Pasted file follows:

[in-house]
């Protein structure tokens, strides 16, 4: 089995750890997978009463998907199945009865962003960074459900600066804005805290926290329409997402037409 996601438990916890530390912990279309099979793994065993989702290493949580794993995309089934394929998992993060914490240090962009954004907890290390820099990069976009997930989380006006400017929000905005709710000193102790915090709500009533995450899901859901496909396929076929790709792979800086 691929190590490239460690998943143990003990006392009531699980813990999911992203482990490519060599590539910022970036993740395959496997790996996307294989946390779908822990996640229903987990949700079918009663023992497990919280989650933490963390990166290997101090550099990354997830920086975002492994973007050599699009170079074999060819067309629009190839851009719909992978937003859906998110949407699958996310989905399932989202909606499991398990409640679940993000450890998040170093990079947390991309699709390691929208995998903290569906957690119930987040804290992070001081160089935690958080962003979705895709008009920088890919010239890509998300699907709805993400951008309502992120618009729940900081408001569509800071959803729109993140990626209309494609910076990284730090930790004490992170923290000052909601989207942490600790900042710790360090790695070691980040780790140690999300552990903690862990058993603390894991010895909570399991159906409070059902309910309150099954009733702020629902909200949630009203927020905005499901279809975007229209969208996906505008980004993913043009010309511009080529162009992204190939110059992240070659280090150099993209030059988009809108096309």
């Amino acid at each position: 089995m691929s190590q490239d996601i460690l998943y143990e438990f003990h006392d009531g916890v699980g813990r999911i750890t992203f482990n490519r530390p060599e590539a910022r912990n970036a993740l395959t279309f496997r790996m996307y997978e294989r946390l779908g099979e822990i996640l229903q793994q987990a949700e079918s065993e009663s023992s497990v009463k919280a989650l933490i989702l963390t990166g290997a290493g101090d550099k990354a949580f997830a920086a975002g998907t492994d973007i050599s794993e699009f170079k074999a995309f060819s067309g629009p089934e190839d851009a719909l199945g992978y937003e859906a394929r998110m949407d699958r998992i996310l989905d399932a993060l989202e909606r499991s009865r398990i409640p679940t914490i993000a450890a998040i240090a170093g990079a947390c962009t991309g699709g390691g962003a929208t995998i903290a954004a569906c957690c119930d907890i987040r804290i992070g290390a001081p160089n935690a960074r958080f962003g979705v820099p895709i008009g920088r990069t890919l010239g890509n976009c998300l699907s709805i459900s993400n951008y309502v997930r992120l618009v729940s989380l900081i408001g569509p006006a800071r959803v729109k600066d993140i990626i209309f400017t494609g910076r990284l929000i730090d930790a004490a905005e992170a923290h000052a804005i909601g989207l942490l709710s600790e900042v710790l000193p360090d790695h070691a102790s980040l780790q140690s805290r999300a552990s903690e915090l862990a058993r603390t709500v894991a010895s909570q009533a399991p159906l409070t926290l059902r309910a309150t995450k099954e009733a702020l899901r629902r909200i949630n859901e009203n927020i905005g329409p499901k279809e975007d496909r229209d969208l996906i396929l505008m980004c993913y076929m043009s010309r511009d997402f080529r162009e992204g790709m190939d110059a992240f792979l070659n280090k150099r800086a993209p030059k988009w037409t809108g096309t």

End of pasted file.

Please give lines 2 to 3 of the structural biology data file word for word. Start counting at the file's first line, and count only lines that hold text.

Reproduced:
């Protein structure tokens, strides 16, 4: 089995750890997978009463998907199945009865962003960074459900600066804005805290926290329409997402037409 996601438990916890530390912990279309099979793994065993989702290493949580794993995309089934394929998992993060914490240090962009954004907890290390820099990069976009997930989380006006400017929000905005709710000193102790915090709500009533995450899901859901496909396929076929790709792979800086 691929190590490239460690998943143990003990006392009531699980813990999911992203482990490519060599590539910022970036993740395959496997790996996307294989946390779908822990996640229903987990949700079918009663023992497990919280989650933490963390990166290997101090550099990354997830920086975002492994973007050599699009170079074999060819067309629009190839851009719909992978937003859906998110949407699958996310989905399932989202909606499991398990409640679940993000450890998040170093990079947390991309699709390691929208995998903290569906957690119930987040804290992070001081160089935690958080962003979705895709008009920088890919010239890509998300699907709805993400951008309502992120618009729940900081408001569509800071959803729109993140990626209309494609910076990284730090930790004490992170923290000052909601989207942490600790900042710790360090790695070691980040780790140690999300552990903690862990058993603390894991010895909570399991159906409070059902309910309150099954009733702020629902909200949630009203927020905005499901279809975007229209969208996906505008980004993913043009010309511009080529162009992204190939110059992240070659280090150099993209030059988009809108096309």
């Amino acid at each position: 089995m691929s190590q490239d996601i460690l998943y143990e438990f003990h006392d009531g916890v699980g813990r999911i750890t992203f482990n490519r530390p060599e590539a910022r912990n970036a993740l395959t279309f496997r790996m996307y997978e294989r946390l779908g099979e822990i996640l229903q793994q987990a949700e079918s065993e009663s023992s497990v009463k919280a989650l933490i989702l963390t990166g290997a290493g101090d550099k990354a949580f997830a920086a975002g998907t492994d973007i050599s794993e699009f170079k074999a995309f060819s067309g629009p089934e190839d851009a719909l199945g992978y937003e859906a394929r998110m949407d699958r998992i996310l989905d399932a993060l989202e909606r499991s009865r398990i409640p679940t914490i993000a450890a998040i240090a170093g990079a947390c962009t991309g699709g390691g962003a929208t995998i903290a954004a569906c957690c119930d907890i987040r804290i992070g290390a001081p160089n935690a960074r958080f962003g979705v820099p895709i008009g920088r990069t890919l010239g890509n976009c998300l699907s709805i459900s993400n951008y309502v997930r992120l618009v729940s989380l900081i408001g569509p006006a800071r959803v729109k600066d993140i990626i209309f400017t494609g910076r990284l929000i730090d930790a004490a905005e992170a923290h000052a804005i909601g989207l942490l709710s600790e900042v710790l000193p360090d790695h070691a102790s980040l780790q140690s805290r999300a552990s903690e915090l862990a058993r603390t709500v894991a010895s909570q009533a399991p159906l409070t926290l059902r309910a309150t995450k099954e009733a702020l899901r629902r909200i949630n859901e009203n927020i905005g329409p499901k279809e975007d496909r229209d969208l996906i396929l505008m980004c993913y076929m043009s010309r511009d997402f080529r162009e992204g790709m190939d110059a992240f792979l070659n280090k150099r800086a993209p030059k988009w037409t809108g096309t």